}

    /**
     * Adds a child DisplayObject instance to this parent object instance. The child is added to the front (top) of all other
     * children in this parent object instance. (To add a child to a specific index position, use the addChildAt() method.)
     *
     * If you add a child object that already has a different parent, the object is removed from the child
     * list of the other parent object.
     *
     * @method addChild
     * @param child {DisplayObject} The DisplayObject instance to add as a child of this DisplayObjectContainer instance.
     * @returns {DisplayObject} The DisplayObject instance that you pass in the child parameter.
     */
    public addChild(child:DisplayObject):DisplayObject
    {
        // JavaScript Code ...
    }

    /**
     * Removes the specified child object instance from the child list of the parent object instance.
     * The parent property of the removed child is set to null , and the object is garbage collected if no other references
     * to the child exist. The index positions of any objects above the child in the parent object are decreased by 1.
     *
     * @method removeChild
     * @param child {DisplayObject} The DisplayObject instance to remove.
     * @returns {DisplayObject} The DisplayObject instance that you pass in the child parameter.
     * @public
     */
    public removeChild(child:DisplayObject):DisplayObject
    {
        // JavaScript Code ...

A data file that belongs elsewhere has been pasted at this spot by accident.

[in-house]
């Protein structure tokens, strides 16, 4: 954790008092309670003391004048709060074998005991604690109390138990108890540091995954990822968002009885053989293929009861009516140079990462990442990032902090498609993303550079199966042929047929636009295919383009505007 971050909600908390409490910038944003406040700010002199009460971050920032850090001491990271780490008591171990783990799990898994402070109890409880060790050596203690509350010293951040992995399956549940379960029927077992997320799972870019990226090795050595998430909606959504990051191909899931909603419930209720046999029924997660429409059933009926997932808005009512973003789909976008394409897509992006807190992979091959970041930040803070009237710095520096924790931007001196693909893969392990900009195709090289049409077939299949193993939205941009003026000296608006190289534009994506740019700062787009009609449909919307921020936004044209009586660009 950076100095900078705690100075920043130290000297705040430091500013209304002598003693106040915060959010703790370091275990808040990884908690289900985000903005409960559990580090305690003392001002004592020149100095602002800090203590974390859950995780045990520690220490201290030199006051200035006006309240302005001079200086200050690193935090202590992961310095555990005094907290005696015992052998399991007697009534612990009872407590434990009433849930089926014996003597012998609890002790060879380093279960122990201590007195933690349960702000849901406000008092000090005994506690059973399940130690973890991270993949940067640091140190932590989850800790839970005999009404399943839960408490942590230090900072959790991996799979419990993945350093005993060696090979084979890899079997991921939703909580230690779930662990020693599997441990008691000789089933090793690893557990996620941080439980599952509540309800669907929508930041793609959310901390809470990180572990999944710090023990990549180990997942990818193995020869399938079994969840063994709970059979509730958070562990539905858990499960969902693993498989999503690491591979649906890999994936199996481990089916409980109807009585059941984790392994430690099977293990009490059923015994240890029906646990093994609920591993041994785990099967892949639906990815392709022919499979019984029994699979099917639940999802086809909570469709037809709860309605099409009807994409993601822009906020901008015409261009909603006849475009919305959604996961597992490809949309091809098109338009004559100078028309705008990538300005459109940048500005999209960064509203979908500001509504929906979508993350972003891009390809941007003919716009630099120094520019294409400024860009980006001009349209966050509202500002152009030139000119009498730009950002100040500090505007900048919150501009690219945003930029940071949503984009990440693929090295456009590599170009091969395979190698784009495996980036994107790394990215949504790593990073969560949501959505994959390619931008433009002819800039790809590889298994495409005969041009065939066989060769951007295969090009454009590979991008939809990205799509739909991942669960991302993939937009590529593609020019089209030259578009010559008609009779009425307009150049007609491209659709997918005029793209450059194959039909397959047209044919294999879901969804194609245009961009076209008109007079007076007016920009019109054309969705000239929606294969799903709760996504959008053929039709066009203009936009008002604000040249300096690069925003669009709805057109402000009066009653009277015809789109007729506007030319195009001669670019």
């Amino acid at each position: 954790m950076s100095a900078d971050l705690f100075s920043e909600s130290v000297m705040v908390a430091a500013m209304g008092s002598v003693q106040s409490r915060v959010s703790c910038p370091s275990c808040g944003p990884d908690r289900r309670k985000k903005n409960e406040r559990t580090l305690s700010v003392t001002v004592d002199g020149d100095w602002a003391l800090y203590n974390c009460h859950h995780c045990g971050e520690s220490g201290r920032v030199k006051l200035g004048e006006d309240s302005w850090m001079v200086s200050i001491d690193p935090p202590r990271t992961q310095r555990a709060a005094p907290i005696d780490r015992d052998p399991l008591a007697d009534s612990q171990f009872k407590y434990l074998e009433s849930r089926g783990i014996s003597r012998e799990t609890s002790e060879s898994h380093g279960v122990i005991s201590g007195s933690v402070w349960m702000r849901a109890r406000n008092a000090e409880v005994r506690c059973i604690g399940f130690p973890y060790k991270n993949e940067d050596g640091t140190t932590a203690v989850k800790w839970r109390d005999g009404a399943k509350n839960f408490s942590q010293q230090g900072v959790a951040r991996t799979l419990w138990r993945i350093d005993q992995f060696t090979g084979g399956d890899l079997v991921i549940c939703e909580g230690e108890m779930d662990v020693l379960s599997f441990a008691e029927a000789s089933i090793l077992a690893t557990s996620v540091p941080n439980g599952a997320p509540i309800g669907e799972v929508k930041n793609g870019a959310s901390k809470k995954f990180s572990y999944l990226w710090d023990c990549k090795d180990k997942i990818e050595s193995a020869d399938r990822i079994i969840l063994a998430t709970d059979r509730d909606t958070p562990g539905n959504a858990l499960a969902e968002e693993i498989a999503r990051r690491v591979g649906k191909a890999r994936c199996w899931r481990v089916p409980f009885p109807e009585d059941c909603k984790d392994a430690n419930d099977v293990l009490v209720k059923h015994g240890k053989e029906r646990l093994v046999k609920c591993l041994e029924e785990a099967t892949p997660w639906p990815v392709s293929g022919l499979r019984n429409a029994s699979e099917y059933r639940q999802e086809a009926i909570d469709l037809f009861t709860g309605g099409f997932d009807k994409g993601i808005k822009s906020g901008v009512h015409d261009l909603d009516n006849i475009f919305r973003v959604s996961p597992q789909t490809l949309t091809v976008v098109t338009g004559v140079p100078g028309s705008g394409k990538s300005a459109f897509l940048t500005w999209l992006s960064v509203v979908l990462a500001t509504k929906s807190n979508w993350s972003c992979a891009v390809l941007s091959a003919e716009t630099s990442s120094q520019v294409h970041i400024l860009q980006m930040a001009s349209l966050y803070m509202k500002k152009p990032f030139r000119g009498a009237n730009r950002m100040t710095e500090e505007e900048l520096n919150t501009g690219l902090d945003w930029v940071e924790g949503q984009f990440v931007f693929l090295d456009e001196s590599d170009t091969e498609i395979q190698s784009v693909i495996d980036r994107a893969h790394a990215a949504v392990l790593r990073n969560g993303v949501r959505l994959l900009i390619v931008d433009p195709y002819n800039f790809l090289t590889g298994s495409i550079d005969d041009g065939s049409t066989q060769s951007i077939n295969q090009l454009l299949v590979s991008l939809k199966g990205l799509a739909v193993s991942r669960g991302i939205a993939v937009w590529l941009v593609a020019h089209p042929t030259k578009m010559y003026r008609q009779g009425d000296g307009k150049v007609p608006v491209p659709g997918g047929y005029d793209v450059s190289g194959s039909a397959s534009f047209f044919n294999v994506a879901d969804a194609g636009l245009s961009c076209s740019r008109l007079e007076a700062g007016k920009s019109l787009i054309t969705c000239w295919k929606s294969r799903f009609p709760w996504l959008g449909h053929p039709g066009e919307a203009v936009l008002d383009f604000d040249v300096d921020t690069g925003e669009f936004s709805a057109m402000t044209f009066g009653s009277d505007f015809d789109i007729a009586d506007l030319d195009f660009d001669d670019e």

}

    /**
     * Removes all child DisplayObject instances from the child list of the DisplayObjectContainer instance.
     * The parent property of the removed children is set to null , and the objects are garbage collected if
     * no other references to the children exist.
     *
     * @method removeChildren
     * @returns {DisplayObject}
     */
    public removeChildren():DisplayObject
    {
        // JavaScript Code ...
    }

    /**
     * Adds a child DisplayObject instance to this DisplayObjectContainer instance.
     * The child is added at the index position specified. An index of 0 represents the back
     * (bottom) of the display list for this DisplayObjectContainer object.
     *
     * @method addChildAt
     * @param child {DisplayObject} The DisplayObject instance to add as a child of this object instance.
     * @param index {int} The index position to which the child is added. If you specify a currently occupied index position, the child object that exists at that position and all higher positions are moved up one position in the child list.
     * @returns {DisplayObject} The DisplayObject instance that you pass in the child parameter.
     */